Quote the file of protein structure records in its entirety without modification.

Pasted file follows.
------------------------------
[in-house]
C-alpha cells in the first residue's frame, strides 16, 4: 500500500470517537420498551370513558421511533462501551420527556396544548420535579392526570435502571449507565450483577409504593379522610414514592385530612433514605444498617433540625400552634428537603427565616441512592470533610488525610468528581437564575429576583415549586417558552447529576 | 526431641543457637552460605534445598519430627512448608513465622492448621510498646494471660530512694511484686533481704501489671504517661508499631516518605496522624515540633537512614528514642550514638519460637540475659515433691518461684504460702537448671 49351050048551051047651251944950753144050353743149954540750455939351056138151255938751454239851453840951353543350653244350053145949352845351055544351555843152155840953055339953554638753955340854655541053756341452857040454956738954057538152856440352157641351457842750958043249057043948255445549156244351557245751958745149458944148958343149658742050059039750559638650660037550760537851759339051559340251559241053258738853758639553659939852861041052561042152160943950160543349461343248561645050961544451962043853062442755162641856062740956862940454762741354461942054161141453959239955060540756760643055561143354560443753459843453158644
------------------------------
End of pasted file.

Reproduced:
[in-house]
C-alpha cells in the first residue's frame, strides 16, 4: 500500500470517537420498551370513558421511533462501551420527556396544548420535579392526570435502571449507565450483577409504593379522610414514592385530612433514605444498617433540625400552634428537603427565616441512592470533610488525610468528581437564575429576583415549586417558552447529576 | 526431641543457637552460605534445598519430627512448608513465622492448621510498646494471660530512694511484686533481704501489671504517661508499631516518605496522624515540633537512614528514642550514638519460637540475659515433691518461684504460702537448671 49351050048551051047651251944950753144050353743149954540750455939351056138151255938751454239851453840951353543350653244350053145949352845351055544351555843152155840953055339953554638753955340854655541053756341452857040454956738954057538152856440352157641351457842750958043249057043948255445549156244351557245751958745149458944148958343149658742050059039750559638650660037550760537851759339051559340251559241053258738853758639553659939852861041052561042152160943950160543349461343248561645050961544451962043853062442755162641856062740956862940454762741354461942054161141453959239955060540756760643055561143354560443753459843453158644